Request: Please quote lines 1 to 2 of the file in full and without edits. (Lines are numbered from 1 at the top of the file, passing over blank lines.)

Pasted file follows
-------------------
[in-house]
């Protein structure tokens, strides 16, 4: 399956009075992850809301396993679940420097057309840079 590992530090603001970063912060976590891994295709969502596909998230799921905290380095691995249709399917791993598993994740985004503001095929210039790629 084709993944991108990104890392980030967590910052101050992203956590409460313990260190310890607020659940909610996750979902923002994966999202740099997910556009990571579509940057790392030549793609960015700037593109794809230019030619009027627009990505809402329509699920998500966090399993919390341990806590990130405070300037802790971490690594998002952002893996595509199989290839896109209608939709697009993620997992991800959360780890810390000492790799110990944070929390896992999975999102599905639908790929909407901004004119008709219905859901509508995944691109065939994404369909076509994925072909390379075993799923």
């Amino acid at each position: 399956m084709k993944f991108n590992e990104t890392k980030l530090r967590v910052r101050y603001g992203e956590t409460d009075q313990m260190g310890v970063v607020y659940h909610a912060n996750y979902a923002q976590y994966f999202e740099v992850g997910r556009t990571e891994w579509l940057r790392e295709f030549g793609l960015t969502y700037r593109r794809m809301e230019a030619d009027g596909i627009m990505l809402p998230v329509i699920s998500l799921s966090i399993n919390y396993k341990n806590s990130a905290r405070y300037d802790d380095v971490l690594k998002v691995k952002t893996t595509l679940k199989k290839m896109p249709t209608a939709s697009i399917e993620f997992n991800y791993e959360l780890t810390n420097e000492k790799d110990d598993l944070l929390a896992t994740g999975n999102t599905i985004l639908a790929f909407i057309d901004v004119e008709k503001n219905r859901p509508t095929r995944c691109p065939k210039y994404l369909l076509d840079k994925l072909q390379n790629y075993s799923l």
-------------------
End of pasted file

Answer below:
[in-house]
């Protein structure tokens, strides 16, 4: 399956009075992850809301396993679940420097057309840079 590992530090603001970063912060976590891994295709969502596909998230799921905290380095691995249709399917791993598993994740985004503001095929210039790629 084709993944991108990104890392980030967590910052101050992203956590409460313990260190310890607020659940909610996750979902923002994966999202740099997910556009990571579509940057790392030549793609960015700037593109794809230019030619009027627009990505809402329509699920998500966090399993919390341990806590990130405070300037802790971490690594998002952002893996595509199989290839896109209608939709697009993620997992991800959360780890810390000492790799110990944070929390896992999975999102599905639908790929909407901004004119008709219905859901509508995944691109065939994404369909076509994925072909390379075993799923």